Quote from SilverWolf_27 »The timescale problem happens pretty much everywhere. Given the level of technology in the Silmarillion, Sauron should just get nuked from orbit in LoTR. It all boils down to creating a cohesive and recognisable world even across long timescales - if you take realistic technological development into account, you might as well be creating a different setting altogether. Similarly, if past Tarkir was radically different from present, it might as well not be called Tarkir at all.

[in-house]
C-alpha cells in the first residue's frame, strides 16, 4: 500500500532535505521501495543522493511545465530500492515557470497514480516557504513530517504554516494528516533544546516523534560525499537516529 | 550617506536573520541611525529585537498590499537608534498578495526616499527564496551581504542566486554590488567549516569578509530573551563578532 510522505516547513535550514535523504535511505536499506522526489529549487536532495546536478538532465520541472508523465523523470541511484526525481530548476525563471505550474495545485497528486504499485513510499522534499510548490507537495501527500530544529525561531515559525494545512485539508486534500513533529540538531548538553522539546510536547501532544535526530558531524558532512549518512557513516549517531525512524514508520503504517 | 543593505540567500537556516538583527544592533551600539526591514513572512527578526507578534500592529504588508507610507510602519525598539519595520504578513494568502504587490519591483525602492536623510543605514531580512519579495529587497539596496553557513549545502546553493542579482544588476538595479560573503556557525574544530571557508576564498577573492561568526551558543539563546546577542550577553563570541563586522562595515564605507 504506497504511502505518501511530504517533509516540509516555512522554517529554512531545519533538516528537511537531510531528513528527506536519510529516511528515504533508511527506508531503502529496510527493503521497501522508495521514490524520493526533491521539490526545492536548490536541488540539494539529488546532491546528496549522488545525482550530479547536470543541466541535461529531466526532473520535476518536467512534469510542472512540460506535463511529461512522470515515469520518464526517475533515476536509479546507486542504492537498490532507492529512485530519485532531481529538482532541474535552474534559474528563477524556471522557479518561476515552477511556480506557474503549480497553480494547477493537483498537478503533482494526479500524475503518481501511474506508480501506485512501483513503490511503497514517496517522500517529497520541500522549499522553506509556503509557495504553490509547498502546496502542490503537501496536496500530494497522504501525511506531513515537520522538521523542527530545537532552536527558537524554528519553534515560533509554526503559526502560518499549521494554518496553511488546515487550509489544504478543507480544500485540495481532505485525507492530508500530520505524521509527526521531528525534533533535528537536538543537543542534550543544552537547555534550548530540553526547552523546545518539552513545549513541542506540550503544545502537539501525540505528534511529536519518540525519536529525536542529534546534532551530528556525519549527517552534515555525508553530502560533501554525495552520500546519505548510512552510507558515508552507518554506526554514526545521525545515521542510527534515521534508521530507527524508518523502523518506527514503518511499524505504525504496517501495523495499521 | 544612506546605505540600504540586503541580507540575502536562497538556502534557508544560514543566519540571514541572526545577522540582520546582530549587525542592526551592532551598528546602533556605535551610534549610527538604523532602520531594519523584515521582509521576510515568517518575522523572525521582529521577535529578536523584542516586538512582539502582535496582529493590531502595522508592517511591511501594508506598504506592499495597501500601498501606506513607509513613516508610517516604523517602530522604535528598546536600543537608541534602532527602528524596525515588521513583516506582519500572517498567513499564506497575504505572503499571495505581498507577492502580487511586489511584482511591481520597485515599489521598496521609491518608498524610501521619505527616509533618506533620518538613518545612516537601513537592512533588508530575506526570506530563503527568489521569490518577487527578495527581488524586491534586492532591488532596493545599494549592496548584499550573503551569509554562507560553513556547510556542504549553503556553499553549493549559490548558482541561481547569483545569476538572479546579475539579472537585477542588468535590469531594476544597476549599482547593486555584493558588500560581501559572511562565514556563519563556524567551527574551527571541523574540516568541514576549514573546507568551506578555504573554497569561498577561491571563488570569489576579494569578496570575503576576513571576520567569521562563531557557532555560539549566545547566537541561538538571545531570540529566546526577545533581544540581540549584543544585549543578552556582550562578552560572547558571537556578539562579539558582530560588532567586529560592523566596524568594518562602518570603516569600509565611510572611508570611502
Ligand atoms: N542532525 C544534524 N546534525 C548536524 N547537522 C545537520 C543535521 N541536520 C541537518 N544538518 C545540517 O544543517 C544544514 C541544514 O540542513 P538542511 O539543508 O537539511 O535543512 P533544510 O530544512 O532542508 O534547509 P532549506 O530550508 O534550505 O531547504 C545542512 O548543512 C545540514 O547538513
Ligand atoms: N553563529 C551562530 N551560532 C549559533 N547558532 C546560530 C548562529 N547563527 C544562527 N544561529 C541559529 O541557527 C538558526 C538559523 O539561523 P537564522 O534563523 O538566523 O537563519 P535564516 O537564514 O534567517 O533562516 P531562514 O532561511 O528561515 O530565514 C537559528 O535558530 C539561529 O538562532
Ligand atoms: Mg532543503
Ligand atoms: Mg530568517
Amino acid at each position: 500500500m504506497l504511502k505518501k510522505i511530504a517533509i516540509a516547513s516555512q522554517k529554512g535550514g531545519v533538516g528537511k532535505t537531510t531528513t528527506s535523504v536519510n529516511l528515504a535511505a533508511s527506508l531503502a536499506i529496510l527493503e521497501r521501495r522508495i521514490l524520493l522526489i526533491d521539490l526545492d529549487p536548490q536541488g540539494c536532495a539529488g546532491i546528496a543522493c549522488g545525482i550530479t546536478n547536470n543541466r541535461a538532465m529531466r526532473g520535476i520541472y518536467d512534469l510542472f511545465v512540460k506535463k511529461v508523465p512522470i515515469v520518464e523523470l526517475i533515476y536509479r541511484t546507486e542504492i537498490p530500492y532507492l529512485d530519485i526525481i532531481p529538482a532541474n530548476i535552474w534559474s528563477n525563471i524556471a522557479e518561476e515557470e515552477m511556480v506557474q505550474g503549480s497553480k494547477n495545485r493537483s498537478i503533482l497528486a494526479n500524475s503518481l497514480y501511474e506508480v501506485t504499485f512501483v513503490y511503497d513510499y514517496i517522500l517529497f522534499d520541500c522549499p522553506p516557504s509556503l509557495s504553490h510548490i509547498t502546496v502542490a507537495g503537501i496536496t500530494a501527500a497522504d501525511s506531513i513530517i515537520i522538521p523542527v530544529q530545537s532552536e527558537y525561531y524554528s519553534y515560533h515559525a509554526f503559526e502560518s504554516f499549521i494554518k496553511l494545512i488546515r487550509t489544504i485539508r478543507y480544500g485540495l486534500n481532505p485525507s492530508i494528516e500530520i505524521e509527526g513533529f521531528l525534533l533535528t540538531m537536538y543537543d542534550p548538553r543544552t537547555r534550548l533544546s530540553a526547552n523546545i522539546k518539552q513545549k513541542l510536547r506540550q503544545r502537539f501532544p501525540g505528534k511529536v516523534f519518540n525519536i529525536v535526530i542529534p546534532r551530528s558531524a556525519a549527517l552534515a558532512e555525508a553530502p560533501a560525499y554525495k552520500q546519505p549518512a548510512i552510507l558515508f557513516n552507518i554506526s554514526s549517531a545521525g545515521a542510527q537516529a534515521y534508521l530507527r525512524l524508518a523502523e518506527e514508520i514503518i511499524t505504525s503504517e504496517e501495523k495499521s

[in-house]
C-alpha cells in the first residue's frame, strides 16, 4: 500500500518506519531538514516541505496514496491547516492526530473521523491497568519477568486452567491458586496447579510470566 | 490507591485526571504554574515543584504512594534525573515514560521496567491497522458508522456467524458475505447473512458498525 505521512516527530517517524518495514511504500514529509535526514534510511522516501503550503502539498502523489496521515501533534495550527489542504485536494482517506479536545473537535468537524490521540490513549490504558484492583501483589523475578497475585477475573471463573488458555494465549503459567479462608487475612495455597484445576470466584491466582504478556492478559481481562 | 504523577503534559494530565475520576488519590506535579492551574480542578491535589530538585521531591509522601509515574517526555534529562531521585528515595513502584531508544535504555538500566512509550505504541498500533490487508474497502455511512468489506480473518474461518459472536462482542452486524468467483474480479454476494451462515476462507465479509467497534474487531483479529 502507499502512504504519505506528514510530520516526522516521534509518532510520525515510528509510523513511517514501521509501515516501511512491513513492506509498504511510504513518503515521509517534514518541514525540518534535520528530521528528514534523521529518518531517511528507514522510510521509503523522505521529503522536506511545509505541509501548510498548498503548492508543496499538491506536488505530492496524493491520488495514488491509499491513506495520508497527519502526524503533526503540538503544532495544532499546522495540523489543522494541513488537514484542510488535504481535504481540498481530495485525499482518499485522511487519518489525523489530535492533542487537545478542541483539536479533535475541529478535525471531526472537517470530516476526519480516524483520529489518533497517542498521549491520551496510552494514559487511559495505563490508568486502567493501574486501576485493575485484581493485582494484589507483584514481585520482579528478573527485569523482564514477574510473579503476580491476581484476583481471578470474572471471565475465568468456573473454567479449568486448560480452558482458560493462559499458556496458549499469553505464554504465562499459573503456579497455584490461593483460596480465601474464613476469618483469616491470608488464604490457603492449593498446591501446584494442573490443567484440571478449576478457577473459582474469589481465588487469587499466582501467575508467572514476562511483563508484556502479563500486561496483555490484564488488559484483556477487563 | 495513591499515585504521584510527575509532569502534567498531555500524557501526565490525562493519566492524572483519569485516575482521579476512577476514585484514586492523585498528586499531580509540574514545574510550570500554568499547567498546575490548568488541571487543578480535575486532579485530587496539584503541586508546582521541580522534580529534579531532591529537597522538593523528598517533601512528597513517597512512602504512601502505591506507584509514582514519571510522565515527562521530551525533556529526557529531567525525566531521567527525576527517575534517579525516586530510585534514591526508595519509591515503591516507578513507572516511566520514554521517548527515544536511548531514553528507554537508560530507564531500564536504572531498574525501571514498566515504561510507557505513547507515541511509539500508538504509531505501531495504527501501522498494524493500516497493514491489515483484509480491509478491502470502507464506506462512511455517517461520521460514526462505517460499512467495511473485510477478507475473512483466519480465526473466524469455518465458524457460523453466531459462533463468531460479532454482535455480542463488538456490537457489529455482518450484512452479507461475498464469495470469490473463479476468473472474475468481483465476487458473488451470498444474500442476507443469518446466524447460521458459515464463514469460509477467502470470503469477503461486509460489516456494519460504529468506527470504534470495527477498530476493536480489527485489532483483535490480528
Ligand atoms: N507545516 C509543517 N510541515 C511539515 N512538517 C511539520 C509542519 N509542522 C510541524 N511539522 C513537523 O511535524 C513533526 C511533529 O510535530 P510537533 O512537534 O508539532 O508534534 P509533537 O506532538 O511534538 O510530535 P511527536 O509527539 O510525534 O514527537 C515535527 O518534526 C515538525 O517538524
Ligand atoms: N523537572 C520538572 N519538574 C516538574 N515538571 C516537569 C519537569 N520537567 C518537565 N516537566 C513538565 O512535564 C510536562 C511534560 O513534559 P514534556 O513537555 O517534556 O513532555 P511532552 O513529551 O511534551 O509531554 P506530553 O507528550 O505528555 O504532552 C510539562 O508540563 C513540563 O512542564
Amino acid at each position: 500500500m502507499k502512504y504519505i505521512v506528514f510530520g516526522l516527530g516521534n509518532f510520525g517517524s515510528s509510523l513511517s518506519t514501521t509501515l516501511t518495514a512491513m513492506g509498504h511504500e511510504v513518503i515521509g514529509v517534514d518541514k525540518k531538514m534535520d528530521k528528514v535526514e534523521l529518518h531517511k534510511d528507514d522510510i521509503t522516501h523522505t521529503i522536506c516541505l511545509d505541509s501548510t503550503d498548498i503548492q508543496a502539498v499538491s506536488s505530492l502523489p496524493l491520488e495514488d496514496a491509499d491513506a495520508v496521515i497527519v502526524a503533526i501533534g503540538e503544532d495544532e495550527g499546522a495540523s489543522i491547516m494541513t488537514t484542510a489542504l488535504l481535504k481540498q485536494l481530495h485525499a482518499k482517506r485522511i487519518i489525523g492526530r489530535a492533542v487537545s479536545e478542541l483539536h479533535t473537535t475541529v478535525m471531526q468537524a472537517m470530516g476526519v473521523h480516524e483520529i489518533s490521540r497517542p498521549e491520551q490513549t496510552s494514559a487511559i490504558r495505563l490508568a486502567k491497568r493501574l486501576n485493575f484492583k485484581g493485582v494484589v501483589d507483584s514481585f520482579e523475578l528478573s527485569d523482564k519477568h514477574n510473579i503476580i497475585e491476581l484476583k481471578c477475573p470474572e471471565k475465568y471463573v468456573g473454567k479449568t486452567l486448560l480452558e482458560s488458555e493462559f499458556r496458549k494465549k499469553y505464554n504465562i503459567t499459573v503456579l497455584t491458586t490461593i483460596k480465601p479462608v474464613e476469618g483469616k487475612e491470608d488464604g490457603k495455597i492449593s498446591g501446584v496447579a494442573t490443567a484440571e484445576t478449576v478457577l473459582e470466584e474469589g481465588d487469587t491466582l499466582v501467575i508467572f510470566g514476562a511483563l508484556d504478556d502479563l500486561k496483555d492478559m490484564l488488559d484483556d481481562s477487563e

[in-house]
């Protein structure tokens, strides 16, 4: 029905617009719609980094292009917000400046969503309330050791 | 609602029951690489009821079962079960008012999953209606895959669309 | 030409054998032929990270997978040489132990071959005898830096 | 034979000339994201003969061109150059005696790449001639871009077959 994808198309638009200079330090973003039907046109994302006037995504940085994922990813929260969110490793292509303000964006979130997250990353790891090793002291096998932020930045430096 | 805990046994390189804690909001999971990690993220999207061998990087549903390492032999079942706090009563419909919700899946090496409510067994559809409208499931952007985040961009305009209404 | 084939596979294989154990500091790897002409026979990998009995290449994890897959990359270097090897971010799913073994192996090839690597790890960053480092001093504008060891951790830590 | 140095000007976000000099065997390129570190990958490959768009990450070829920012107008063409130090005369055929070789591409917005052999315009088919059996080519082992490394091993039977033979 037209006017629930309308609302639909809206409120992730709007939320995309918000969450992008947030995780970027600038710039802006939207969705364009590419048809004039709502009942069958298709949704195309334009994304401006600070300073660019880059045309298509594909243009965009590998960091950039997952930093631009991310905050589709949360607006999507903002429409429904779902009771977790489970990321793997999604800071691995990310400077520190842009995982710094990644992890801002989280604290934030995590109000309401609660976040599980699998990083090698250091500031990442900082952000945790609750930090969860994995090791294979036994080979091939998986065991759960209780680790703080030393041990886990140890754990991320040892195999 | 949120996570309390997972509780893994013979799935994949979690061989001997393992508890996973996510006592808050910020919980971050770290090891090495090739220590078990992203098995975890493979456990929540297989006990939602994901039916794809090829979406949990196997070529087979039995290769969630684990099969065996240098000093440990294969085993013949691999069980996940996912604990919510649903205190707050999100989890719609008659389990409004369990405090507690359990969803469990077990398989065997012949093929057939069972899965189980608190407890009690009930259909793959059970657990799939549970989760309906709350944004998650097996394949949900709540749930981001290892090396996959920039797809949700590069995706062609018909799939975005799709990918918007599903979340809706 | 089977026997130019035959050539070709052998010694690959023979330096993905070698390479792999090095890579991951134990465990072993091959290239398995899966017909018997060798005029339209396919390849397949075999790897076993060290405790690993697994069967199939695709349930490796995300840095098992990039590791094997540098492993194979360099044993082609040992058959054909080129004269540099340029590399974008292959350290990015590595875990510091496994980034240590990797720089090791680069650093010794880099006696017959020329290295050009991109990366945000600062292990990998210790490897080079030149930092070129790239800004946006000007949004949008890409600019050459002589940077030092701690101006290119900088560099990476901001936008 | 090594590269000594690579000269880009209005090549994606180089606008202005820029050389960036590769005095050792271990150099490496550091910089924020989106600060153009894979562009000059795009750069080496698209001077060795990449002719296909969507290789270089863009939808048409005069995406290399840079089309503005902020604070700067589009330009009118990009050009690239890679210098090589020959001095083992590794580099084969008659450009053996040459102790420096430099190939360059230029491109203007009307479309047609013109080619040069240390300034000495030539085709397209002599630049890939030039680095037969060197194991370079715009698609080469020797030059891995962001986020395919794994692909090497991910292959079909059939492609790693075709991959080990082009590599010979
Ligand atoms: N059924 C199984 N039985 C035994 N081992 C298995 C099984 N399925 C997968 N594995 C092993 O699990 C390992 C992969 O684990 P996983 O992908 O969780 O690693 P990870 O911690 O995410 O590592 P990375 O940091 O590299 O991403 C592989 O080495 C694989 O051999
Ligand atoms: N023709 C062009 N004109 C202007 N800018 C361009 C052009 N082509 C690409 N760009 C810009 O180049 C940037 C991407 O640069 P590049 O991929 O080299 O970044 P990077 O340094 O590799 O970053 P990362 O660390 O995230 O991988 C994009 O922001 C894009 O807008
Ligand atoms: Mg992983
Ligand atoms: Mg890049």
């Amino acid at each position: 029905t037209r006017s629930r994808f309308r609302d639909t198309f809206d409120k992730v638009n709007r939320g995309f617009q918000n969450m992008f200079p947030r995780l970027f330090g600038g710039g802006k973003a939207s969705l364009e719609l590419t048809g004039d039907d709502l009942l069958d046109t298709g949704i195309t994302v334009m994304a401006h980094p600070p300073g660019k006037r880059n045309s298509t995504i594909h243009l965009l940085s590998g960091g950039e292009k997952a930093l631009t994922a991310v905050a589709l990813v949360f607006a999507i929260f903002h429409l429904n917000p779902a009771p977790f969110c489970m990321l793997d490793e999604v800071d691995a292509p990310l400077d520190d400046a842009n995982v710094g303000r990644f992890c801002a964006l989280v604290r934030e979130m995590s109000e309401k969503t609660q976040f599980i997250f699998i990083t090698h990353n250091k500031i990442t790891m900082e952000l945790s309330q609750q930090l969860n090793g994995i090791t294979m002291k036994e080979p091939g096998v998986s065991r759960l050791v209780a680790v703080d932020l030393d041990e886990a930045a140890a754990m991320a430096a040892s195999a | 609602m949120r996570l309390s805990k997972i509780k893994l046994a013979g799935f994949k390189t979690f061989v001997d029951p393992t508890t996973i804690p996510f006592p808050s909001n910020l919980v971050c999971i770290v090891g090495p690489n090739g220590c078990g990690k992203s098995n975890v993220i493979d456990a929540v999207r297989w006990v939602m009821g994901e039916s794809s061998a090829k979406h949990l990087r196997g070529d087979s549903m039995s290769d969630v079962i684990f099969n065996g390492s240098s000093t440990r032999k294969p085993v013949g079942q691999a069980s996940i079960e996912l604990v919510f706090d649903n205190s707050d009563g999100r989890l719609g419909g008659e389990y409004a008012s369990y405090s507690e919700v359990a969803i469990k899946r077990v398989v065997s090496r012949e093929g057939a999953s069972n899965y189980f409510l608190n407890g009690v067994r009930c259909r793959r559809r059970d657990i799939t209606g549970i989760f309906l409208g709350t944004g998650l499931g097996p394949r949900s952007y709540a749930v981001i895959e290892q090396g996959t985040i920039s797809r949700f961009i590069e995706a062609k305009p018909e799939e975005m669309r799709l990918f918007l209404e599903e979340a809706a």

I always go with the "magic inhibits technological advancement" argument. Its most directly addressed in the Harry Potter universe so I'll use it as an example. Basically, the existence of magic makes technological advancement much less likely, because people tend to take the easiest path when solving problems, and magic is the easiest path. Magic lets you warp reality to your needs or desires. Sometimes it takes a lot of training, sometimes it relies on innate ability, but either way magic users have an amazing advantage over people trying to solve problems with ingenuity and invention. Because magic is about warping the rules of nature, people don't bother studying the rules of nature, because why learn how the world works when you can change it instead? That's why the wizards in Harry Potter are pretty backwards when it comes to technology despite the muggle world advancing as normal. The problem with magic is that it only solves the immediate problem and you don't learn anything from it. In the real world, knowledge gained from solving a problem helps solve other problems, and technological advancement has a snowball effect. The more we learn, the better equipped we are to learn more. The more we create, the easier it is to create more. So you create a sensing spell to detect enemy wizards, and your left with a sensing spell, but you create radar to detect enemy planes, and you have something that can be further developed and applied across fields.